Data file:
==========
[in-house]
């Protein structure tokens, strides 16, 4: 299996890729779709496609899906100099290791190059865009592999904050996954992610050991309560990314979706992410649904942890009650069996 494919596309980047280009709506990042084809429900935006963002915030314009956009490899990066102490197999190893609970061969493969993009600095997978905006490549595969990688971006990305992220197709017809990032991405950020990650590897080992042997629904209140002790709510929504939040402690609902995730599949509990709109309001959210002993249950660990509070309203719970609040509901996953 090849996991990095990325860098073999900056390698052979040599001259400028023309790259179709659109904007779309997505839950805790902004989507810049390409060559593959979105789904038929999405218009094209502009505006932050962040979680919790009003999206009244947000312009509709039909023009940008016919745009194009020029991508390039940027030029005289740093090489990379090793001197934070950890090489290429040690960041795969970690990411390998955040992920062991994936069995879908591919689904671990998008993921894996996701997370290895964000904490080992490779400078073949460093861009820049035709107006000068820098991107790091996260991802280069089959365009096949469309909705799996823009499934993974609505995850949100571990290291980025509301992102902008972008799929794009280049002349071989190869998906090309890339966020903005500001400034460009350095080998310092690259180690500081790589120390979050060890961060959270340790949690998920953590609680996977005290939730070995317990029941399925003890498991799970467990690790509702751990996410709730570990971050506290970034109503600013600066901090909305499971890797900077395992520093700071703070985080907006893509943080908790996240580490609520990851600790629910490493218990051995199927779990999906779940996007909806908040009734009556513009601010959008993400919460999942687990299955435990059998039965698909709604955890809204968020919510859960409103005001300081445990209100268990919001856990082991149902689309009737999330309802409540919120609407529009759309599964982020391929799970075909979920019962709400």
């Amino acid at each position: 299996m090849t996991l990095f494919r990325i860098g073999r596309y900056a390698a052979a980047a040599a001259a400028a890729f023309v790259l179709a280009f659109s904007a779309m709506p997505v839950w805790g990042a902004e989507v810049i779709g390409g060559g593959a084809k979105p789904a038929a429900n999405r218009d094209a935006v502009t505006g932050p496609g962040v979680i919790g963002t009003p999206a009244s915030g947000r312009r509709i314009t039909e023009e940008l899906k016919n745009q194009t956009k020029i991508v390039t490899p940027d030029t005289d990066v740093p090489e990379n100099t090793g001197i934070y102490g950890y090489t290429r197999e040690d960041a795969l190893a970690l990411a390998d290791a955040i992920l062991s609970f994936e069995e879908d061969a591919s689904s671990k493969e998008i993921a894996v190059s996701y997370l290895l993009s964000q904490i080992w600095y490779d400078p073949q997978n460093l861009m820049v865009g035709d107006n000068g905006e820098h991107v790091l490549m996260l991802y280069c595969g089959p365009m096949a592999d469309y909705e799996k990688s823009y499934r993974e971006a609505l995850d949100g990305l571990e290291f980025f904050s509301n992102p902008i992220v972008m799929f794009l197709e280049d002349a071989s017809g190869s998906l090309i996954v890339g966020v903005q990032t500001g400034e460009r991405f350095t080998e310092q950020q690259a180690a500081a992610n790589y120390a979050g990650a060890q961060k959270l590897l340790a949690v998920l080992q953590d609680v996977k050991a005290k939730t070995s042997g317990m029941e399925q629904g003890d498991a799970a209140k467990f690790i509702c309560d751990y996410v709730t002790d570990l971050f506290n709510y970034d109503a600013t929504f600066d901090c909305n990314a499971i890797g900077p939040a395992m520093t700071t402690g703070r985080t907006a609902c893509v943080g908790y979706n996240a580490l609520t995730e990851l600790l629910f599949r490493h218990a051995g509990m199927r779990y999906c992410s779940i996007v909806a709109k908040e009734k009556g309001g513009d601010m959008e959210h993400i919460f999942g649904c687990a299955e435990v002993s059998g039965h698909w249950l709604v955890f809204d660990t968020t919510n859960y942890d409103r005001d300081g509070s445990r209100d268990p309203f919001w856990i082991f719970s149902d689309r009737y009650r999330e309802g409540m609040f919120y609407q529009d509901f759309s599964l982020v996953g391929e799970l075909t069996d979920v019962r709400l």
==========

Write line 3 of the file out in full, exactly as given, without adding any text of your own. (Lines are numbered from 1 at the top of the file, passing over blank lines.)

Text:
């Amino acid at each position: 299996m090849t996991l990095f494919r990325i860098g073999r596309y900056a390698a052979a980047a040599a001259a400028a890729f023309v790259l179709a280009f659109s904007a779309m709506p997505v839950w805790g990042a902004e989507v810049i779709g390409g060559g593959a084809k979105p789904a038929a429900n999405r218009d094209a935006v502009t505006g932050p496609g962040v979680i919790g963002t009003p999206a009244s915030g947000r312009r509709i314009t039909e023009e940008l899906k016919n745009q194009t956009k020029i991508v390039t490899p940027d030029t005289d990066v740093p090489e990379n100099t090793g001197i934070y102490g950890y090489t290429r197999e040690d960041a795969l190893a970690l990411a390998d290791a955040i992920l062991s609970f994936e069995e879908d061969a591919s689904s671990k493969e998008i993921a894996v190059s996701y997370l290895l993009s964000q904490i080992w600095y490779d400078p073949q997978n460093l861009m820049v865009g035709d107006n000068g905006e820098h991107v790091l490549m996260l991802y280069c595969g089959p365009m096949a592999d469309y909705e799996k990688s823009y499934r993974e971006a609505l995850d949100g990305l571990e290291f980025f904050s509301n992102p902008i992220v972008m799929f794009l197709e280049d002349a071989s017809g190869s998906l090309i996954v890339g966020v903005q990032t500001g400034e460009r991405f350095t080998e310092q950020q690259a180690a500081a992610n790589y120390a979050g990650a060890q961060k959270l590897l340790a949690v998920l080992q953590d609680v996977k050991a005290k939730t070995s042997g317990m029941e399925q629904g003890d498991a799970a209140k467990f690790i509702c309560d751990y996410v709730t002790d570990l971050f506290n709510y970034d109503a600013t929504f600066d901090c909305n990314a499971i890797g900077p939040a395992m520093t700071t402690g703070r985080t907006a609902c893509v943080g908790y979706n996240a580490l609520t995730e990851l600790l629910f599949r490493h218990a051995g509990m199927r779990y999906c992410s779940i996007v909806a709109k908040e009734k009556g309001g513009d601010m959008e959210h993400i919460f999942g649904c687990a299955e435990v002993s059998g039965h698909w249950l709604v955890f809204d660990t968020t919510n859960y942890d409103r005001d300081g509070s445990r209100d268990p309203f919001w856990i082991f719970s149902d689309r009737y009650r999330e309802g409540m609040f919120y609407q529009d509901f759309s599964l982020v996953g391929e799970l075909t069996d979920v019962r709400l």